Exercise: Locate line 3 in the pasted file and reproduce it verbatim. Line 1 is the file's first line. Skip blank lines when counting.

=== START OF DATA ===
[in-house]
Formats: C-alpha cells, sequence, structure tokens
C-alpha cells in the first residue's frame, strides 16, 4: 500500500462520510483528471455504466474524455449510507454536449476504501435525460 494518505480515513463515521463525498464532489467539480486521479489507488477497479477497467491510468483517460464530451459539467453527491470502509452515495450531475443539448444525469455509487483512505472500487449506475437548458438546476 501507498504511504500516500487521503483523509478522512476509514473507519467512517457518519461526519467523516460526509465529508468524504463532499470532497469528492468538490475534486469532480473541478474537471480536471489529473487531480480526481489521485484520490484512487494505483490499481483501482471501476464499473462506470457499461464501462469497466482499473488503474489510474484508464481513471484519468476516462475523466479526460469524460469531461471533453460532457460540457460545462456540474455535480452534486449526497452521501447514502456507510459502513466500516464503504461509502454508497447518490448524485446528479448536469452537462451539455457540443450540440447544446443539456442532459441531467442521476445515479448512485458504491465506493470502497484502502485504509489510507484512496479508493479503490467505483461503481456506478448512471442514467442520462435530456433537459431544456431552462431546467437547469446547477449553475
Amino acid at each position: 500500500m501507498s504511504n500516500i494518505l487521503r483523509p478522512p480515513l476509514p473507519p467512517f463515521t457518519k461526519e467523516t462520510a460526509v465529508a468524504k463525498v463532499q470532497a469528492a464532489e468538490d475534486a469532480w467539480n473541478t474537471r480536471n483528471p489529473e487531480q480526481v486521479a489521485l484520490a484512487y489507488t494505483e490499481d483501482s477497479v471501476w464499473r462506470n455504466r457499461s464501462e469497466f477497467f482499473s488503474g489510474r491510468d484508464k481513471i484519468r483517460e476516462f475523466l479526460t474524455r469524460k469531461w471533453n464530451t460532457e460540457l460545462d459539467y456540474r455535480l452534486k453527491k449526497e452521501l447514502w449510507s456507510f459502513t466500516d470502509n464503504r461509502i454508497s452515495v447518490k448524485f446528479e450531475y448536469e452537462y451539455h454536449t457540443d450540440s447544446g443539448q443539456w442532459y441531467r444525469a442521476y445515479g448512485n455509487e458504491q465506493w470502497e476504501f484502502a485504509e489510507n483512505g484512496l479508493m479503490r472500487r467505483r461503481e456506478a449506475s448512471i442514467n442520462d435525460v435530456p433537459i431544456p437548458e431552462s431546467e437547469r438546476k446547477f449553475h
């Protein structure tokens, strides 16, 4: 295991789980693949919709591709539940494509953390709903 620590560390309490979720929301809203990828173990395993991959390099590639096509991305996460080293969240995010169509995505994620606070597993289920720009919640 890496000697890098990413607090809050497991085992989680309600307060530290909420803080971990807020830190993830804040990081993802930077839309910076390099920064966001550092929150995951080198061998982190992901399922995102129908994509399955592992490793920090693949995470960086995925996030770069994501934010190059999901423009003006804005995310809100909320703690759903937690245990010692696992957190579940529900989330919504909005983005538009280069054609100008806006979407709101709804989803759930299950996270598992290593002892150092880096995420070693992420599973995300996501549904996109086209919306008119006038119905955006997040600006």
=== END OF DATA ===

C-alpha cells in the first residue's frame, strides 16, 4: 500500500462520510483528471455504466474524455449510507454536449476504501435525460 494518505480515513463515521463525498464532489467539480486521479489507488477497479477497467491510468483517460464530451459539467453527491470502509452515495450531475443539448444525469455509487483512505472500487449506475437548458438546476 501507498504511504500516500487521503483523509478522512476509514473507519467512517457518519461526519467523516460526509465529508468524504463532499470532497469528492468538490475534486469532480473541478474537471480536471489529473487531480480526481489521485484520490484512487494505483490499481483501482471501476464499473462506470457499461464501462469497466482499473488503474489510474484508464481513471484519468476516462475523466479526460469524460469531461471533453460532457460540457460545462456540474455535480452534486449526497452521501447514502456507510459502513466500516464503504461509502454508497447518490448524485446528479448536469452537462451539455457540443450540440447544446443539456442532459441531467442521476445515479448512485458504491465506493470502497484502502485504509489510507484512496479508493479503490467505483461503481456506478448512471442514467442520462435530456433537459431544456431552462431546467437547469446547477449553475